The Wisconsin Supreme Court recently upheld an actual damages award, attorney fees, and double costs in favor of an estate that filed a small claims action against the decedent’s niece for civil theft of funds from the estate.
The fee for admission to practice law in Wisconsin pro hac vice would increase by $50 under a proposal that the State Bar of Wisconsin’s Board of Governors unanimously supported at today’s meeting at the State Bar Center in Madison.
A cab owner leased his cab to a driver, who subleased it to another driver, who complained that he should be considered an “employee” of the cooperative that dispatched the cab to passengers and should thus receive the minimum wage.
A woman challenged the constitutionality of Chicago’s public nudity ordinance after receiving a ticket on “GoTopless Day 2014.” She was wearing body paint on her upper body, but no shirt. Recently, she lost an appeal.
State Bar of Wisconsin members, including lawyers and judges, work tirelessly to serve individuals and families, businesses, governments, communities, and the legal profession. Thank you. Your work matters. You make a difference.
Wisconsin Supreme Court Chief Justice Patience Roggensack delivered the annual State of the Judiciary Address this week, highlighting court efforts to combat the opioid epidemic that plagues Wisconsin and the country.
Two parties entered a commercial lease agreement with an option-to-purchase. Recently, a state appeals court upheld the option despite an argument that the parties disagreed on how the property would be valued if the option was exercised.
The print November Wisconsin Lawyer is hitting mailboxes now. Why wait? Read about lawyers’ creative ideas, the muddled law on blood draws in drunk-driving cases, challenging a state agency regulation, why a police officer became a lawyer, and more.
The U.S. Court of Appeals for the Seventh Circuit recently ruled that Milwaukee police did not violate the constitutional rights of a passenger in a vehicle that was parked illegally when officers swooped in and seized the vehicle’s occupants.
Can an unconscious person suspected of driving drunk consent to a blood draw based on implied consent? That is an issue the Wisconsin Supreme Court may decide, recently accepting review of an implied consent case, and 10 other cases.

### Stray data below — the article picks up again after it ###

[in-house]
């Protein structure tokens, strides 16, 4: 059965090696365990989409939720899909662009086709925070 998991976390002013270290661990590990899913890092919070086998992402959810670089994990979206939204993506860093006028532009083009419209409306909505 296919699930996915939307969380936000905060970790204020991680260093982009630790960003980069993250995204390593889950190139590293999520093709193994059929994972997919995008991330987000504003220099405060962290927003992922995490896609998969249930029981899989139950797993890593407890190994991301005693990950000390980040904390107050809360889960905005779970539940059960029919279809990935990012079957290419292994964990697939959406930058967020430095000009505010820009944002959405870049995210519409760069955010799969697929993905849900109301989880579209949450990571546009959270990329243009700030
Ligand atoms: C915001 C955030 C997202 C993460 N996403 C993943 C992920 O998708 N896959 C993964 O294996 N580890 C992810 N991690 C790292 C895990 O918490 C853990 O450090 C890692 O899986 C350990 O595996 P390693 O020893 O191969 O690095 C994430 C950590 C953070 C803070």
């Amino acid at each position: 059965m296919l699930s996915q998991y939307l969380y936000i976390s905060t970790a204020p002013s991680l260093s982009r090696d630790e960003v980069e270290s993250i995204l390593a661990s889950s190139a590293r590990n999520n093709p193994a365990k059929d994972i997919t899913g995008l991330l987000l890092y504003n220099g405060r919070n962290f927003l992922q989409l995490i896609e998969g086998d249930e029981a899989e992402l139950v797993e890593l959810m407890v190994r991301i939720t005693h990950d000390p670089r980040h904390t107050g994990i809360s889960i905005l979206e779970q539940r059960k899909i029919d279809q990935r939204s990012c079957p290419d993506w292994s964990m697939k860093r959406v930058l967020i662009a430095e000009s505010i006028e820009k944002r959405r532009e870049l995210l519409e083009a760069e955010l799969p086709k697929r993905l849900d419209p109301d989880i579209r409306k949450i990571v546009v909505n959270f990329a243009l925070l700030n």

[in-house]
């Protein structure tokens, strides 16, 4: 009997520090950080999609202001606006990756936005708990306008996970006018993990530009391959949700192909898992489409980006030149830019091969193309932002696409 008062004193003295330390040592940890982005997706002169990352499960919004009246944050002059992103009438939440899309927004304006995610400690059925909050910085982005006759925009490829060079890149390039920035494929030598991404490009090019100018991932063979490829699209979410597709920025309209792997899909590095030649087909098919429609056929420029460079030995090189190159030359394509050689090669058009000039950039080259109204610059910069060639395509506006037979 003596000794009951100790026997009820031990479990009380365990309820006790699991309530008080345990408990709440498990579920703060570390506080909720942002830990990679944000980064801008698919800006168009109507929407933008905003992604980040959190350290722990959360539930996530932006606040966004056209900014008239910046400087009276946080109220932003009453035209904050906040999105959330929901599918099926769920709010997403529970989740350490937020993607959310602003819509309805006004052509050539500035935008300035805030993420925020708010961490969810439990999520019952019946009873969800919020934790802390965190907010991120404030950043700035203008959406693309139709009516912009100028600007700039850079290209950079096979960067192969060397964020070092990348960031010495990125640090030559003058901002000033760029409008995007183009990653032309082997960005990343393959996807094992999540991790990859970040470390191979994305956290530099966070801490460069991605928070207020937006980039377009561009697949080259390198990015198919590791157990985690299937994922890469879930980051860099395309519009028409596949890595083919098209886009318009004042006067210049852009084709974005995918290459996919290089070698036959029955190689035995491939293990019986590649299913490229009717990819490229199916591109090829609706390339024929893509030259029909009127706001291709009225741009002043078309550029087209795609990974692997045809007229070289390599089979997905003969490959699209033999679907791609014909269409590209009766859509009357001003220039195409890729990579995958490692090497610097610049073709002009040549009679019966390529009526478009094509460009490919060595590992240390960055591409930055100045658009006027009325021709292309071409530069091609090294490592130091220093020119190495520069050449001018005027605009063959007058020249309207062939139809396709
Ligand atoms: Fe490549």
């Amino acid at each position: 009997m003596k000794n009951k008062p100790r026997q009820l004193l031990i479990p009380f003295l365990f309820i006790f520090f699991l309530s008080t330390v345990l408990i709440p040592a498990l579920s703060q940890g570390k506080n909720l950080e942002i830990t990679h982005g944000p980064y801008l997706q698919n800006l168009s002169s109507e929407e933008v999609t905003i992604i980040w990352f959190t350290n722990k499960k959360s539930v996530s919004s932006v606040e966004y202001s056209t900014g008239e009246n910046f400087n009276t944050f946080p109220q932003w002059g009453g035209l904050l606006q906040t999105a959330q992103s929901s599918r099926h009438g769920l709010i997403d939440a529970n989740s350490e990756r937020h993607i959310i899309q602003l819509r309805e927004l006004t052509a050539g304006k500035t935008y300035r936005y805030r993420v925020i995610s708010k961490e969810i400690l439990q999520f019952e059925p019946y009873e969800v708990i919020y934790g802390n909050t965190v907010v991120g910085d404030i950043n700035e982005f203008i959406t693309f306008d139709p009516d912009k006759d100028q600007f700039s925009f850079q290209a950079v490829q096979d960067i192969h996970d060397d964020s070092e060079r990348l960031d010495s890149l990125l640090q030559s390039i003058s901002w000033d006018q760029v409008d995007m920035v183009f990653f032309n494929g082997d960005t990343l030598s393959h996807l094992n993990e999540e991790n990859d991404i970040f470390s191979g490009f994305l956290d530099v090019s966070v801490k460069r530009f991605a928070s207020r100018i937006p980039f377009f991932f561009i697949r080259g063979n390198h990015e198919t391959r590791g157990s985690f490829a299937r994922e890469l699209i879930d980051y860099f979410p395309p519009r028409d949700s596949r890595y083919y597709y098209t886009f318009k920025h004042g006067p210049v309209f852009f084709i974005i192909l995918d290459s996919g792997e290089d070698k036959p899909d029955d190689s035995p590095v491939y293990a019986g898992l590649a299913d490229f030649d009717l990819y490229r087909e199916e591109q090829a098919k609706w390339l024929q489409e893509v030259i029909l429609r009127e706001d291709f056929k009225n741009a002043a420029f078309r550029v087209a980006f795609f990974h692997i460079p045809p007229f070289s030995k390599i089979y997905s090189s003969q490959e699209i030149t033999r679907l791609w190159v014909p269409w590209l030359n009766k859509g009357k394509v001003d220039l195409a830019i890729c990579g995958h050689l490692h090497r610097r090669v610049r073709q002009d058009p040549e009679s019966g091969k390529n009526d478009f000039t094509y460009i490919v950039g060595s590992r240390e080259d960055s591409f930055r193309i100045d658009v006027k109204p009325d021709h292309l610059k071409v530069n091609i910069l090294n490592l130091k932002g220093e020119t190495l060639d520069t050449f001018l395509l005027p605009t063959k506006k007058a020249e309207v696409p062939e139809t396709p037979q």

Robert Zernzach deposited $200,000 into a P.O.D. (payable on death) bank account, naming two beneficiaries on the bank account agreement. Recently, a state appeals court ruled that a handwritten note did not change the P.O.D. beneficiary.
The Wisconsin Supreme Court held a public hearing yesterday on a petition that seeks to change how the State Bar of Wisconsin uses mandatory dues.
Strategies for countering cybersecurity and workplace threats are the focus of day one of the 2017 Wisconsin Solo and Small Firm Conference, hosted in Wisconsin Dells this week.
A man challenged a divorce decree, as well as property and maintenance awards, arguing that he and the petitioner were never validly married despite evidence that a Hmong marriage took place at a Thai refugee camp in 1980.
The last in a line of successive companies that acquired auto loan debt portfolios failed to establish ownership of a specific debt with sufficient evidence for summary judgment against the individual debtors, a state appeals court has ruled.
The U.S. Court of Appeals for the Seventh Circuit recently overruled a prior decision that said a petitioner lacked standing to apply for asylum because the petitioner did not suffer an injury-in-fact when denied the opportunity to apply.
State law requires towns to impose liens on landowners who fail to pitch in for the costs of maintaining or repairing shared partition fences that divide agricultural land. Recently, a state appeals court ruled that the fencing law applies to cities, too.
A West Allis police officer used her squad car to block an intersection with a police checkpoint, hoping to intercept an armed robbery suspect. It worked. Recently, a state appeals court rejected the defendant’s Fourth Amendment challenge.
Two members of the local Tea Party in the Town of Campbell placed banners like “Honk to Impeach Obama” on a pedestrian overpass on Interstate-90. Recently, a federal appeals court upheld a town ordinance that banned such displays.
The U.S. Supreme Court today heard oral arguments in Gill v. Whitford, a case that challenges Wisconsin electoral maps on partisan gerrymandering grounds. Any decision is expected to have far-reaching implications on the redistricting process.